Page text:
BESLAN, Russia, Sept. 5 -- Amid all the charred rubble, it was the shoes that somehow stood out. A burned black sneaker near the wall. A soiled white slipper with faux jewelry. A girl's toeless sandal. A woman's pump. And somehow, each without its mate.
Maybe they took the shoes off during the long siege. Maybe they were blown out of them by the explosion that tore apart their bodies and their school. No one knew for sure, and perhaps it didn't matter.
The shoes were practically all that was left in the gymnasium of School No. 1. Shoes and a lone belt, a deflated purple balloon, a bottle of wine, a puffy elastic band for a little girl's ponytail.
The bodies of the children had been extracted from the wreckage, but the shattered gym has become a tomb of sorts for an entire generation from this small town in southern Russia.
The town turned out to take a look for itself Sunday, two days after the hostage standoff ended in a firestorm of bombs and bullets that killed hundreds of children, parents and teachers. It was just a few neighbors at first, roaming sullenly through ruins no longer guarded by police. Then a few dozen more arrived, then hundreds, a macabre pilgrimage in anguish. By day's end, thousands of people had come through.
"We need to see this," said Alla Khablieva, 46, a teacher at another school. "We don't need sweet medicine. We need bitter, so we know, so this will never happen again."
School No. 1 had nothing left to offer but bitter. Demolished by bombs, rockets and tank fire, the focus of a battle that dragged on for 13 hours, it resembled wartime Grozny, Kabul or Sarajevo.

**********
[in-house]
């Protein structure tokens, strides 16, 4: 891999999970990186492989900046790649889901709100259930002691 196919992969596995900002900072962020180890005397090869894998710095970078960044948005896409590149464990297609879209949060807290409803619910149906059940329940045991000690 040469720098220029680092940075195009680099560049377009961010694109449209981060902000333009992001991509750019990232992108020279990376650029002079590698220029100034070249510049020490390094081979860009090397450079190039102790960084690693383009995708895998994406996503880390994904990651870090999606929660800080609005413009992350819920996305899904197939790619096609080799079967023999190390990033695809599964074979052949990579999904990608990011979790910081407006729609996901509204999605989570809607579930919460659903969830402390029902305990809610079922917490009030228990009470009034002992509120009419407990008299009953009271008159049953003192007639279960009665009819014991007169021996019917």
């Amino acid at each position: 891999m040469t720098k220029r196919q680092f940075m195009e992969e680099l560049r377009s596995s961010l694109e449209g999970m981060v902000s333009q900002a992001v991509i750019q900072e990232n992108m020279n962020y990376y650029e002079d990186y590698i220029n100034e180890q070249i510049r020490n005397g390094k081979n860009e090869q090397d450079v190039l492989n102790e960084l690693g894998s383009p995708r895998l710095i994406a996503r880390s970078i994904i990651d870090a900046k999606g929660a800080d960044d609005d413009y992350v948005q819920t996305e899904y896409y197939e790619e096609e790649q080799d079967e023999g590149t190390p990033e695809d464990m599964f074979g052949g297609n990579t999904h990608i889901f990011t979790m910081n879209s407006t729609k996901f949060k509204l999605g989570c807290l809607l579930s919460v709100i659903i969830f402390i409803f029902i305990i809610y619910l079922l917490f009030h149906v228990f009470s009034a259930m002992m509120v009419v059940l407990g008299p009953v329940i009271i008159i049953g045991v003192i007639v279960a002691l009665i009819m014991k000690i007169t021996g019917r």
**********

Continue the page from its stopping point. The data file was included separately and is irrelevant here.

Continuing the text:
Part of the second floor in one wing had been virtually lifted off the building, as if by a hurricane, leaving classrooms and corridors exposed to the open air. A remaining wall was mottled by tens of thousands of bullet holes and in many places streaked with blood. Bricks and broken glass and overturned furniture were scattered throughout. Burst pipes still spurted water. A blackboard in a class for first-graders lay on the floor pierced by several bullets, a single spent shell resting on top.
The classroom where Tatyana Dulayeva had taught history of civilization was still smoking a bit. "It's just a horror," she said as she surveyed the scene of so many lessons over the last 13 years. Dulayeva, 49, escaped capture only because she was 10 minutes late for school when the guerrillas took over the building. Now she had nothing but memories of so many of the children she taught. "The kids grew up together with us," she said.
The wall of the first-floor math classroom, decorated with figures from Russian fairy tales, was splattered with dark stains that appeared to be dried blood, and an overpowering stench had not been removed with the corpses. On top of a record player was a rotting, blistered piece of flesh guarded jealously by a few flies. Next to the record player was a multiplication table and assorted arithmetic workbooks. More flesh lay on the floor.
It appeared that someone had tried to escape from this room. Chairs and desks had been stacked in an awkward pile up to a high, small window, whose sill was covered with a curtain, perhaps so that people could climb through without being slashed by broken shards.
Upstairs was another room, Classroom 15, where for years students learned the Russian language. On the wall were portraits of the writers Vladimir Mayakovski and Ivan Turgenev, along with a wooden plaque featuring a Mayakovski quote: "I would study Russian if only because Lenin spoke it." A handwritten poster awaited students for the first day of school: "Grammar Mistakes."
The room had been transformed into an execution chamber, where authorities believe men were taken to be shot. Splotches of blood covered a wooden cabinet, and the floor was stained in several places. The wall just under a window sill was smeared with blood, apparently from the bodies of slain men as they were thrown to the yard outside.
"These shelves were my teacher's shelves," Kazbek Begayev, 18, who graduated last year, said as he studied the bloodied cabinet. "Her name was Irina Aleksandrovna. I don't know what happened to her."